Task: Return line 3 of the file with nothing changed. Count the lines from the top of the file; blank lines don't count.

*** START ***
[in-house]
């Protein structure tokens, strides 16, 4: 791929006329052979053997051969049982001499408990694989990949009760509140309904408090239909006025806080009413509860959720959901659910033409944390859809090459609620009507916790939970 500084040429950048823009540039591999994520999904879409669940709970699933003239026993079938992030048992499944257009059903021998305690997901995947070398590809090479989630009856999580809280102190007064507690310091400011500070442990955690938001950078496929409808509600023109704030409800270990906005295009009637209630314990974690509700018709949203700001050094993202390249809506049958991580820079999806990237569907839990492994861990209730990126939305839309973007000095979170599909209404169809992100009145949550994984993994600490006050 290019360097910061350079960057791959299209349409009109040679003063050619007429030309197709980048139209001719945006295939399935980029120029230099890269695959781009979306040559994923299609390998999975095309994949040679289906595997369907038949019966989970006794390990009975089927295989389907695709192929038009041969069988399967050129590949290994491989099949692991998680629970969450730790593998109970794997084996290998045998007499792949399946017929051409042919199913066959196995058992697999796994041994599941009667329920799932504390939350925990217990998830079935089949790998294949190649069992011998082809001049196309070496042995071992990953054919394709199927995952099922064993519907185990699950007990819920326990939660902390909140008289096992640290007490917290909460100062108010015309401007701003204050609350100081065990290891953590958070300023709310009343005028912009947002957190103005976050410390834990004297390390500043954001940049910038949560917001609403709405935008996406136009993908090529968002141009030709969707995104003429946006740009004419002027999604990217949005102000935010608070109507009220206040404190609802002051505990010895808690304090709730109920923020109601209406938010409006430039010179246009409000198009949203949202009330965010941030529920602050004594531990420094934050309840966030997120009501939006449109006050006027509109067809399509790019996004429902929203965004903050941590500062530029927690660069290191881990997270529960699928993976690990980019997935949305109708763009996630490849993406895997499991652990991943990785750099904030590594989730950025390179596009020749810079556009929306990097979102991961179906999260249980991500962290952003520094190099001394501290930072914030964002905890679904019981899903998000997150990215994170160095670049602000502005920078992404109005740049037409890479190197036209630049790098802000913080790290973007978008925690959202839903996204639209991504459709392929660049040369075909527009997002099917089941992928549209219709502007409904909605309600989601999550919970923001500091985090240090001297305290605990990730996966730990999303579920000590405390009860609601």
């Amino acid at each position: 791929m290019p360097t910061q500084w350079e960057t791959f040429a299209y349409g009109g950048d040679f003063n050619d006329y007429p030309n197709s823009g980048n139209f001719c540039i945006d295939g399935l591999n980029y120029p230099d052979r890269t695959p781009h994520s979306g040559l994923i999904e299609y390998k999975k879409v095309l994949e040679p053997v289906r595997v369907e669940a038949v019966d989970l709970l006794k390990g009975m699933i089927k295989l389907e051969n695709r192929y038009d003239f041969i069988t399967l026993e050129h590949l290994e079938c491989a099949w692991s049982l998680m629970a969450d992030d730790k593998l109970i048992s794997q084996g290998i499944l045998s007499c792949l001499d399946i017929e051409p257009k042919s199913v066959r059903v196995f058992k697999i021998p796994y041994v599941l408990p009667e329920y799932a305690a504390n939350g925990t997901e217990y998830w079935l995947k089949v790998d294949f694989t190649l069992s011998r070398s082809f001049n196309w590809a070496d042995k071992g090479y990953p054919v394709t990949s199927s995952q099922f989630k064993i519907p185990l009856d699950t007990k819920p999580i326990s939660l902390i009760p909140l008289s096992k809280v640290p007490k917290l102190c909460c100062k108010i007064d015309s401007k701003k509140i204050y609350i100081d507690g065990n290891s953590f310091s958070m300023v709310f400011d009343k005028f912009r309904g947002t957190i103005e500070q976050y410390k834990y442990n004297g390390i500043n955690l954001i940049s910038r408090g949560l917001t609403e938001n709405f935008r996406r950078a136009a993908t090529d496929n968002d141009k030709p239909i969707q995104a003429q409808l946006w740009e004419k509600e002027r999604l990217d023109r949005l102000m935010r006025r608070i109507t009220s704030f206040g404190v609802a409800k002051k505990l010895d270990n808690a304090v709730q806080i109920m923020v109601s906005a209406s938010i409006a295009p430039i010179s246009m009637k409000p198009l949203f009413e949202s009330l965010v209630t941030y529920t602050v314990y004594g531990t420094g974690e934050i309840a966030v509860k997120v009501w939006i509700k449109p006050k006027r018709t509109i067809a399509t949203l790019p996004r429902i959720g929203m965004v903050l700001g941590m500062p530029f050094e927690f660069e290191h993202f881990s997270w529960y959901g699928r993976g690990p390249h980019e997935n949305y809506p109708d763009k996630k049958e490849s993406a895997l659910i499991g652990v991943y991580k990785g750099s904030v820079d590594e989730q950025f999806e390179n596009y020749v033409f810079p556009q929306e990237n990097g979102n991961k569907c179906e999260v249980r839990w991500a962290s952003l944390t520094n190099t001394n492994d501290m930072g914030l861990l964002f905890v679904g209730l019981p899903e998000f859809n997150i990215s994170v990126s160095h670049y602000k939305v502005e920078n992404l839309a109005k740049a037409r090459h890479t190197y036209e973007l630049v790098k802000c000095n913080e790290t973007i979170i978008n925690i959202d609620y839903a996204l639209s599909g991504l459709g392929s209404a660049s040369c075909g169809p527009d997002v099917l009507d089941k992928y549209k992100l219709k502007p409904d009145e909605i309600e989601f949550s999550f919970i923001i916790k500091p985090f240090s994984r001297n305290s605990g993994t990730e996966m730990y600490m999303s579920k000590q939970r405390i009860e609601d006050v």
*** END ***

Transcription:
């Amino acid at each position: 791929m290019p360097t910061q500084w350079e960057t791959f040429a299209y349409g009109g950048d040679f003063n050619d006329y007429p030309n197709s823009g980048n139209f001719c540039i945006d295939g399935l591999n980029y120029p230099d052979r890269t695959p781009h994520s979306g040559l994923i999904e299609y390998k999975k879409v095309l994949e040679p053997v289906r595997v369907e669940a038949v019966d989970l709970l006794k390990g009975m699933i089927k295989l389907e051969n695709r192929y038009d003239f041969i069988t399967l026993e050129h590949l290994e079938c491989a099949w692991s049982l998680m629970a969450d992030d730790k593998l109970i048992s794997q084996g290998i499944l045998s007499c792949l001499d399946i017929e051409p257009k042919s199913v066959r059903v196995f058992k697999i021998p796994y041994v599941l408990p009667e329920y799932a305690a504390n939350g925990t997901e217990y998830w079935l995947k089949v790998d294949f694989t190649l069992s011998r070398s082809f001049n196309w590809a070496d042995k071992g090479y990953p054919v394709t990949s199927s995952q099922f989630k064993i519907p185990l009856d699950t007990k819920p999580i326990s939660l902390i009760p909140l008289s096992k809280v640290p007490k917290l102190c909460c100062k108010i007064d015309s401007k701003k509140i204050y609350i100081d507690g065990n290891s953590f310091s958070m300023v709310f400011d009343k005028f912009r309904g947002t957190i103005e500070q976050y410390k834990y442990n004297g390390i500043n955690l954001i940049s910038r408090g949560l917001t609403e938001n709405f935008r996406r950078a136009a993908t090529d496929n968002d141009k030709p239909i969707q995104a003429q409808l946006w740009e004419k509600e002027r999604l990217d023109r949005l102000m935010r006025r608070i109507t009220s704030f206040g404190v609802a409800k002051k505990l010895d270990n808690a304090v709730q806080i109920m923020v109601s906005a209406s938010i409006a295009p430039i010179s246009m009637k409000p198009l949203f009413e949202s009330l965010v209630t941030y529920t602050v314990y004594g531990t420094g974690e934050i309840a966030v509860k997120v009501w939006i509700k449109p006050k006027r018709t509109i067809a399509t949203l790019p996004r429902i959720g929203m965004v903050l700001g941590m500062p530029f050094e927690f660069e290191h993202f881990s997270w529960y959901g699928r993976g690990p390249h980019e997935n949305y809506p109708d763009k996630k049958e490849s993406a895997l659910i499991g652990v991943y991580k990785g750099s904030v820079d590594e989730q950025f999806e390179n596009y020749v033409f810079p556009q929306e990237n990097g979102n991961k569907c179906e999260v249980r839990w991500a962290s952003l944390t520094n190099t001394n492994d501290m930072g914030l861990l964002f905890v679904g209730l019981p899903e998000f859809n997150i990215s994170v990126s160095h670049y602000k939305v502005e920078n992404l839309a109005k740049a037409r090459h890479t190197y036209e973007l630049v790098k802000c000095n913080e790290t973007i979170i978008n925690i959202d609620y839903a996204l639209s599909g991504l459709g392929s209404a660049s040369c075909g169809p527009d997002v099917l009507d089941k992928y549209k992100l219709k502007p409904d009145e909605i309600e989601f949550s999550f919970i923001i916790k500091p985090f240090s994984r001297n305290s605990g993994t990730e996966m730990y600490m999303s579920k000590q939970r405390i009860e609601d006050v």